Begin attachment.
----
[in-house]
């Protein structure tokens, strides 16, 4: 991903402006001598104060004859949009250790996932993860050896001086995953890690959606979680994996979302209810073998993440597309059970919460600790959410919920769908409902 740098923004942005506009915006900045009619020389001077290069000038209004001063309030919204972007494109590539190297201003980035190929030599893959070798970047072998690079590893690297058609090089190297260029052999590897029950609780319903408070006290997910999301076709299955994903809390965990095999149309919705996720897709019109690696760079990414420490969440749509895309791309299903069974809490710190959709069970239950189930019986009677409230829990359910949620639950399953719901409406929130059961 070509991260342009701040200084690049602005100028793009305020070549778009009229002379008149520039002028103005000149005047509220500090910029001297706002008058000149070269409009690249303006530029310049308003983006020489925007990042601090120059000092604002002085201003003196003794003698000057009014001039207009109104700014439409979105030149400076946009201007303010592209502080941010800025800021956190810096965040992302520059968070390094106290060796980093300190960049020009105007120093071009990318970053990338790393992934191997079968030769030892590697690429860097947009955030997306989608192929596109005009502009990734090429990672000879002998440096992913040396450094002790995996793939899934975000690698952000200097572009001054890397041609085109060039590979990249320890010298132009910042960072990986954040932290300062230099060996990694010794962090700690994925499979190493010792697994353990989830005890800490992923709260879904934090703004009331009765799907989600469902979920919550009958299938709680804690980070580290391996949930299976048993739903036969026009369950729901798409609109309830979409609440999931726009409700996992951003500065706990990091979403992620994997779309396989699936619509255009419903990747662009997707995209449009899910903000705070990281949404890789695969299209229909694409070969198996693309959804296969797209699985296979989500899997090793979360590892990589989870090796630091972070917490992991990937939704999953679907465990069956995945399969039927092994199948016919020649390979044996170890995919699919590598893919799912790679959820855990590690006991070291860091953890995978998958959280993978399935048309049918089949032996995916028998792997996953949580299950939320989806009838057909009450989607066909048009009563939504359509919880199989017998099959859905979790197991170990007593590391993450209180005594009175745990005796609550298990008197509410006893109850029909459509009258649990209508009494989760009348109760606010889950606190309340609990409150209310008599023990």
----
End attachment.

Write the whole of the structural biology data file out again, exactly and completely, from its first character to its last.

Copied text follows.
[in-house]
């Protein structure tokens, strides 16, 4: 991903402006001598104060004859949009250790996932993860050896001086995953890690959606979680994996979302209810073998993440597309059970919460600790959410919920769908409902 740098923004942005506009915006900045009619020389001077290069000038209004001063309030919204972007494109590539190297201003980035190929030599893959070798970047072998690079590893690297058609090089190297260029052999590897029950609780319903408070006290997910999301076709299955994903809390965990095999149309919705996720897709019109690696760079990414420490969440749509895309791309299903069974809490710190959709069970239950189930019986009677409230829990359910949620639950399953719901409406929130059961 070509991260342009701040200084690049602005100028793009305020070549778009009229002379008149520039002028103005000149005047509220500090910029001297706002008058000149070269409009690249303006530029310049308003983006020489925007990042601090120059000092604002002085201003003196003794003698000057009014001039207009109104700014439409979105030149400076946009201007303010592209502080941010800025800021956190810096965040992302520059968070390094106290060796980093300190960049020009105007120093071009990318970053990338790393992934191997079968030769030892590697690429860097947009955030997306989608192929596109005009502009990734090429990672000879002998440096992913040396450094002790995996793939899934975000690698952000200097572009001054890397041609085109060039590979990249320890010298132009910042960072990986954040932290300062230099060996990694010794962090700690994925499979190493010792697994353990989830005890800490992923709260879904934090703004009331009765799907989600469902979920919550009958299938709680804690980070580290391996949930299976048993739903036969026009369950729901798409609109309830979409609440999931726009409700996992951003500065706990990091979403992620994997779309396989699936619509255009419903990747662009997707995209449009899910903000705070990281949404890789695969299209229909694409070969198996693309959804296969797209699985296979989500899997090793979360590892990589989870090796630091972070917490992991990937939704999953679907465990069956995945399969039927092994199948016919020649390979044996170890995919699919590598893919799912790679959820855990590690006991070291860091953890995978998958959280993978399935048309049918089949032996995916028998792997996953949580299950939320989806009838057909009450989607066909048009009563939504359509919880199989017998099959859905979790197991170990007593590391993450209180005594009175745990005796609550298990008197509410006893109850029909459509009258649990209508009494989760009348109760606010889950606190309340609990409150209310008599023990």